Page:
Details Disputed in Britain Shooting Investigation

In Britain, a television report claims government documents throw into doubt police accounts of a fatal shooting on the London underground. Police initially said the man was a suspect in the July 21st attempted attacks on the London underground. The victim's supporters have called on the police to suspend their shoot to kill policy towards suspected suicide bombers.

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SUSAN STAMBERG, host:

A British television report claims leaked government documents throw doubt on police accounts of a fatal shooting on the London Underground. ITV--that's Britain's main commercial television station--claims to have documents from an independent inquiry into the July 22nd shooting of a Brazilian electrician. At first, London police said the man was a suspect in attempted Underground attacks on July 21st. The victim's supporters want police to suspend their shoot-to-kill policy toward suspected suicide bombers. NPR's Anthony Kuhn joins us from London.

Anthony, what does the ITV report say, and how is this different from earlier accounts of what went on?

ANTHONY KUHN reporting:

Well, the ITV reports purport to show documents and testimony given to the Independent Police Complaints Commission, which is handling the inquiry. And we should state up front, of course, that the IPCC--that inquiry has not confirmed the authenticity of these documents, but they haven't denied the authenticity, either. The documents purport to show testimony and CCTV footage that show Jean Charles de Menezes, the electrician, walking into the Stockwell Underground station and picking up a copy of a newspaper and then paying his fare at the turnstile, then going in and sitting on a train, where a witness, a police eyewitness, later says he restrained de Menezes before he was shot.

Now this is very different from eyewitness accounts that came out on July 22nd, the day of the shooting. They said de Menezes was wearing a heavy jacket, thick jacket, which was suspicious in the middle of summer and could have concealed a bomb, that he vaulted the turnstiles, that he ignored police orders to stop and that he was tackled on the train of the floor and shot. And we've also seen one picture that was released here showing him, in fact, wearing a denim jacket and also showing blood on the seat, indicating that he was shot while sitting down.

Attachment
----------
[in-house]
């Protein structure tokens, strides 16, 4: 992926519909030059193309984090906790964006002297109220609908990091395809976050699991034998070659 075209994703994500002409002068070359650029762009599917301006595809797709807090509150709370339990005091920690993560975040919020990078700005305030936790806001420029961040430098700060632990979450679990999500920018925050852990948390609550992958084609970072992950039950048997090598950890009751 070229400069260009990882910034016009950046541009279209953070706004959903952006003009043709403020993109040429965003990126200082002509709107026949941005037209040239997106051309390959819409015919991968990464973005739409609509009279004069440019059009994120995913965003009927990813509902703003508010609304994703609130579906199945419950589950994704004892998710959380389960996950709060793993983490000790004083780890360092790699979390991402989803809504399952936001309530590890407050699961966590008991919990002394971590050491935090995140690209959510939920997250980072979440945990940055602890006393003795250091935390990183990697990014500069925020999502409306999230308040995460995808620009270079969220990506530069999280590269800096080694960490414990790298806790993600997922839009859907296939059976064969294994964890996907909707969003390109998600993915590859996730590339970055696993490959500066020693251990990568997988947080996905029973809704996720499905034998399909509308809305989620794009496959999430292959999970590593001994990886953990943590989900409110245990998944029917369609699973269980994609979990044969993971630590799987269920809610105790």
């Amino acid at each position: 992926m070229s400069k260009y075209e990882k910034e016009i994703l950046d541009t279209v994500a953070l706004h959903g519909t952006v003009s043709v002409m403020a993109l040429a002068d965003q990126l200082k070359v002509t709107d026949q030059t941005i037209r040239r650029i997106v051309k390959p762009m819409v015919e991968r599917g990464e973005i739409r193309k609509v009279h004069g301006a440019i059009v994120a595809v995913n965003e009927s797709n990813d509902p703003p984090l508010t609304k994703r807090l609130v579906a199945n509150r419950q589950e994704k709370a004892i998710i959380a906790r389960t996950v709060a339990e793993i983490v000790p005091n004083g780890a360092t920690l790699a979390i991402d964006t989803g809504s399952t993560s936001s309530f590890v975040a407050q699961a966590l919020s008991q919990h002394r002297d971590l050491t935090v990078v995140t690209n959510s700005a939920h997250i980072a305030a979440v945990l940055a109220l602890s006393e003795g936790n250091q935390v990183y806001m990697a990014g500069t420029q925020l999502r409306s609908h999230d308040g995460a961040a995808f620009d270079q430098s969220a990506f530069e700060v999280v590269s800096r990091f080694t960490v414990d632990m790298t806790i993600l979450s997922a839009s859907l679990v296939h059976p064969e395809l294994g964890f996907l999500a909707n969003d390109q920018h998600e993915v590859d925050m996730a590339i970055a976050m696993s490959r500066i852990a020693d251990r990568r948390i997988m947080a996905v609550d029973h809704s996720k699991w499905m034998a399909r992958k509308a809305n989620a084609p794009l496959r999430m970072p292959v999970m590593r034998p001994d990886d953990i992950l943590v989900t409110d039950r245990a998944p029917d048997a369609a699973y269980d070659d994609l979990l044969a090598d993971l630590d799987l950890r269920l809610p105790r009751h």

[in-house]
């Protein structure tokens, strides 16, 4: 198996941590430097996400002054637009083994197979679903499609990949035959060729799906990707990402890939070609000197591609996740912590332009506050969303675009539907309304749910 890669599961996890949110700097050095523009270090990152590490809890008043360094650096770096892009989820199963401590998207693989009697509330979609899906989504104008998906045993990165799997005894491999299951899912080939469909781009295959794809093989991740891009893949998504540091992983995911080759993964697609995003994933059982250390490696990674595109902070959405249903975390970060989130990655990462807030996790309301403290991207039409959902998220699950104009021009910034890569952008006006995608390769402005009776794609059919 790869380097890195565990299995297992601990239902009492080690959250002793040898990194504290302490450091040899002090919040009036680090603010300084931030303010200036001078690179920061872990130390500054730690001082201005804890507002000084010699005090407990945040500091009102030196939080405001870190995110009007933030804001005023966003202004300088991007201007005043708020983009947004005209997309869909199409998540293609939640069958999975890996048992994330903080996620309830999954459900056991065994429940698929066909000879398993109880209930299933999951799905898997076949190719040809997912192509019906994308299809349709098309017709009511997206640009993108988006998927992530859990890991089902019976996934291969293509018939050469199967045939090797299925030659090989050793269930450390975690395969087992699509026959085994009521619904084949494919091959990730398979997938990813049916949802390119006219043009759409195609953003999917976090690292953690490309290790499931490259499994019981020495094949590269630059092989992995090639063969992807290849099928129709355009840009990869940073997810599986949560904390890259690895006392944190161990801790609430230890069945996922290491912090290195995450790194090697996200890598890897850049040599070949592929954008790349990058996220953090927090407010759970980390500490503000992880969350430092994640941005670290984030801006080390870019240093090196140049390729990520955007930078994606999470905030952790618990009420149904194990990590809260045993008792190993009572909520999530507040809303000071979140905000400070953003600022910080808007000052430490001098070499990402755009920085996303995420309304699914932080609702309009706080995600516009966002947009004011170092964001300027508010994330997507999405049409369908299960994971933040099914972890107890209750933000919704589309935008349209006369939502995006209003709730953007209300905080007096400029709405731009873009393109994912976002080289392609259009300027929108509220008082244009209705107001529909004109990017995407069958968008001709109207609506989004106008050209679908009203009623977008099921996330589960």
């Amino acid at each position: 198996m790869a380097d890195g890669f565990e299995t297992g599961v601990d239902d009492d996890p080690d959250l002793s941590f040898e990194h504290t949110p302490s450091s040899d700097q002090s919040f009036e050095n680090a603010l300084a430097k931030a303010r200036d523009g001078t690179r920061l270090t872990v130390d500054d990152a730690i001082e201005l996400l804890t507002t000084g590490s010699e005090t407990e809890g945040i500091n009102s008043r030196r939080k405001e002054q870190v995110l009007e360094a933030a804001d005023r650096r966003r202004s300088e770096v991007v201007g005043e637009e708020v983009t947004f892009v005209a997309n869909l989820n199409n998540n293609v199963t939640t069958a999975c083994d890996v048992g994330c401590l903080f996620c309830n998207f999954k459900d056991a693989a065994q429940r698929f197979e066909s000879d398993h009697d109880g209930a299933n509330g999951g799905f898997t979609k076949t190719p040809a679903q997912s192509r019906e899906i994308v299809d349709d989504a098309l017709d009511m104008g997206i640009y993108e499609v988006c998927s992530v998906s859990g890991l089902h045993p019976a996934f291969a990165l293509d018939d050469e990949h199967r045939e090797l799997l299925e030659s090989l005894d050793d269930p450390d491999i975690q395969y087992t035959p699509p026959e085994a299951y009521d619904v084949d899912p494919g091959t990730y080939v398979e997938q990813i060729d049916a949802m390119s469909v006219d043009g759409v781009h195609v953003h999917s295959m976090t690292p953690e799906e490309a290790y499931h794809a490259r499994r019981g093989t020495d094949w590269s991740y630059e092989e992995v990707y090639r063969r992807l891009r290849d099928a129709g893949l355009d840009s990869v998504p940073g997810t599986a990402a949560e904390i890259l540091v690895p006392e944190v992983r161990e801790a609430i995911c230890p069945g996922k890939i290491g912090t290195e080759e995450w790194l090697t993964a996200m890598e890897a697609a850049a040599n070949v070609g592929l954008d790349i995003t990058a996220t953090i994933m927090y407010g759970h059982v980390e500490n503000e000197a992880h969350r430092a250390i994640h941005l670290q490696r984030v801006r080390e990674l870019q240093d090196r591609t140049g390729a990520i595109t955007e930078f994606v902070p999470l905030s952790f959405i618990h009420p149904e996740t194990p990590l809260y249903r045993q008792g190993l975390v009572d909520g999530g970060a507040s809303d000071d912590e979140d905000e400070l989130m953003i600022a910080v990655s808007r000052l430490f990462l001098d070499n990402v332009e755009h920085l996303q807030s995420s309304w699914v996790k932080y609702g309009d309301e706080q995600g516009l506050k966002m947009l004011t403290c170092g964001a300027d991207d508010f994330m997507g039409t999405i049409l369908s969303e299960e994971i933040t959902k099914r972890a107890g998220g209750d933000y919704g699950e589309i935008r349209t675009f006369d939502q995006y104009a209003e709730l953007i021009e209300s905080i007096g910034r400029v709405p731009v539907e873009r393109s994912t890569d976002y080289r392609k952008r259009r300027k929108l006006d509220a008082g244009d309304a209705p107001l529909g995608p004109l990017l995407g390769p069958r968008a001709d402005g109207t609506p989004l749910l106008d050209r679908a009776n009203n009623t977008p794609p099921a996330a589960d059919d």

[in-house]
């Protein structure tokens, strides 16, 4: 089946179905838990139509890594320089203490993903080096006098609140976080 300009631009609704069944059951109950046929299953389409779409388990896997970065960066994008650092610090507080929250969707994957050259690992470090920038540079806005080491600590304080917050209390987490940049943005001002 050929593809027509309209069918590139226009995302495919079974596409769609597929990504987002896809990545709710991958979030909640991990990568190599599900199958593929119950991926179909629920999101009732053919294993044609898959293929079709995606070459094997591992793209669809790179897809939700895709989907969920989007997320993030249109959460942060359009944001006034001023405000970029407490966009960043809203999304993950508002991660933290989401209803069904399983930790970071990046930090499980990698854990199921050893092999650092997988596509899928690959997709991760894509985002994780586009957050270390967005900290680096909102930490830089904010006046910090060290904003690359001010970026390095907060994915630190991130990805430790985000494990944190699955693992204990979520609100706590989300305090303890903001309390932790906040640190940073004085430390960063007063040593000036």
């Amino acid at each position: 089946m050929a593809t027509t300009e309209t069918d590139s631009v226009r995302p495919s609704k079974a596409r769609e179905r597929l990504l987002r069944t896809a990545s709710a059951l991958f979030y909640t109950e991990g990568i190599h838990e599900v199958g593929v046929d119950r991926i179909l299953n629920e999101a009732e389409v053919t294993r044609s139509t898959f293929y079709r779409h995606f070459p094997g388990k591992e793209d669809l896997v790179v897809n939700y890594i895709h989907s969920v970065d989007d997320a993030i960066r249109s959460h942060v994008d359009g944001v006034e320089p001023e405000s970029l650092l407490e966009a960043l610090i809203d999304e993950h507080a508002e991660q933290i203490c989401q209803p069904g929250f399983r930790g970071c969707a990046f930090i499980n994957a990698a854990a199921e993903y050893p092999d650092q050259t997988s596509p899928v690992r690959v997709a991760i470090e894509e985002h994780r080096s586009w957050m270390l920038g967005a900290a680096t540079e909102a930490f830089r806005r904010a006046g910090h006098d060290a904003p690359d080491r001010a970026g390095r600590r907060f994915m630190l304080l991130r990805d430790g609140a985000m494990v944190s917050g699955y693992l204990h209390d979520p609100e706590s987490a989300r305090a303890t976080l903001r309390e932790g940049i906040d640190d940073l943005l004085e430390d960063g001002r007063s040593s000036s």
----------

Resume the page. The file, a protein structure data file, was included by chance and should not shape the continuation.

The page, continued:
STAMBERG: Mm-hmm. And has there been a reaction from the British government to this alleged news and the leak of it?

KUHN: Well, the IPCC, while refusing to comment, made it clear that they thought this leak was very improper and that information should have reached the family of the victim through them and not through the media. The Home Office, which is in charge of security and counterterrorism matters, says that this independent investigation has to go on without interference from the media. The family of de Menezes says that these leaks confirm what they've been saying all along, that there was nothing to indicate anything suspicious about Jean Charles' actions, and that essentially he was killed in an execution-style shooting and that, therefore, these shoot-to-kill policies toward suspected terrorists must be suspended.

Also interestingly, the Metropolitan Police have issued a statement saying that they were in communication with the Home Office shortly after the shooting, and that they agreed that the police investigation into what appeared to be a suspected terrorist incident had to take precedence over the independent inquiry, and that's why the shooting happened on Friday and the inquiry started on Monday.

STAMBERG: Well, Anthony, is there any reason to think that these eyewitness accounts are any more accurate than the original ones?

KUHN: Well, we may not know until the results of the inquiry by the independent commission are made public, and that could take months.

STAMBERG: Mm-hmm. Italy has approved the extradition of one of the July 21st attack suspects. What about that?

KUHN: Yes. This person, variously identified as Hussain Osman or Osman Hussain, now has 10 days left to appeal this extradition ruling, and if that fails, he could be sent back to Britain within the next 35 days. And the man's lawyer says that they do intend to appeal to the Italian Supreme Court.

STAMBERG: Thank you very much. NPR's Anthony Kuhn in London.

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